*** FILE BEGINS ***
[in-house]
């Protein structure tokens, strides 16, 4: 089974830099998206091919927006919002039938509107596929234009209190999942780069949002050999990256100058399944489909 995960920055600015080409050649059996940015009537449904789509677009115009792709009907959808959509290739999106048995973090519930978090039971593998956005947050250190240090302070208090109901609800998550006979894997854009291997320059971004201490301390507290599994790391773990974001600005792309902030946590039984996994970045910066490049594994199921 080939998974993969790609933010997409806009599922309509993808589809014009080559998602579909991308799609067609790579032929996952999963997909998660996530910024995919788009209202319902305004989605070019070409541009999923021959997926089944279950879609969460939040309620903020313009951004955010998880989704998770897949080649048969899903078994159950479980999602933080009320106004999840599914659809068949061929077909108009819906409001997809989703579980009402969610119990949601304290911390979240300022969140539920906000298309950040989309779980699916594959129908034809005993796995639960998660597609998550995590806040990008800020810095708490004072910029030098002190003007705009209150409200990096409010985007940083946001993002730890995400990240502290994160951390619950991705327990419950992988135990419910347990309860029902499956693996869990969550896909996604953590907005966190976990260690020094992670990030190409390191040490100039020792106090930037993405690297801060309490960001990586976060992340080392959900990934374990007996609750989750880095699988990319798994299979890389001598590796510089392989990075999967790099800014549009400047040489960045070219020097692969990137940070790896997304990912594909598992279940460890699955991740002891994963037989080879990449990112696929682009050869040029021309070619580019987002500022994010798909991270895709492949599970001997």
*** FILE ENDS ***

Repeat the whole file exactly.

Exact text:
[in-house]
């Protein structure tokens, strides 16, 4: 089974830099998206091919927006919002039938509107596929234009209190999942780069949002050999990256100058399944489909 995960920055600015080409050649059996940015009537449904789509677009115009792709009907959808959509290739999106048995973090519930978090039971593998956005947050250190240090302070208090109901609800998550006979894997854009291997320059971004201490301390507290599994790391773990974001600005792309902030946590039984996994970045910066490049594994199921 080939998974993969790609933010997409806009599922309509993808589809014009080559998602579909991308799609067609790579032929996952999963997909998660996530910024995919788009209202319902305004989605070019070409541009999923021959997926089944279950879609969460939040309620903020313009951004955010998880989704998770897949080649048969899903078994159950479980999602933080009320106004999840599914659809068949061929077909108009819906409001997809989703579980009402969610119990949601304290911390979240300022969140539920906000298309950040989309779980699916594959129908034809005993796995639960998660597609998550995590806040990008800020810095708490004072910029030098002190003007705009209150409200990096409010985007940083946001993002730890995400990240502290994160951390619950991705327990419950992988135990419910347990309860029902499956693996869990969550896909996604953590907005966190976990260690020094992670990030190409390191040490100039020792106090930037993405690297801060309490960001990586976060992340080392959900990934374990007996609750989750880095699988990319798994299979890389001598590796510089392989990075999967790099800014549009400047040489960045070219020097692969990137940070790896997304990912594909598992279940460890699955991740002891994963037989080879990449990112696929682009050869040029021309070619580019987002500022994010798909991270895709492949599970001997």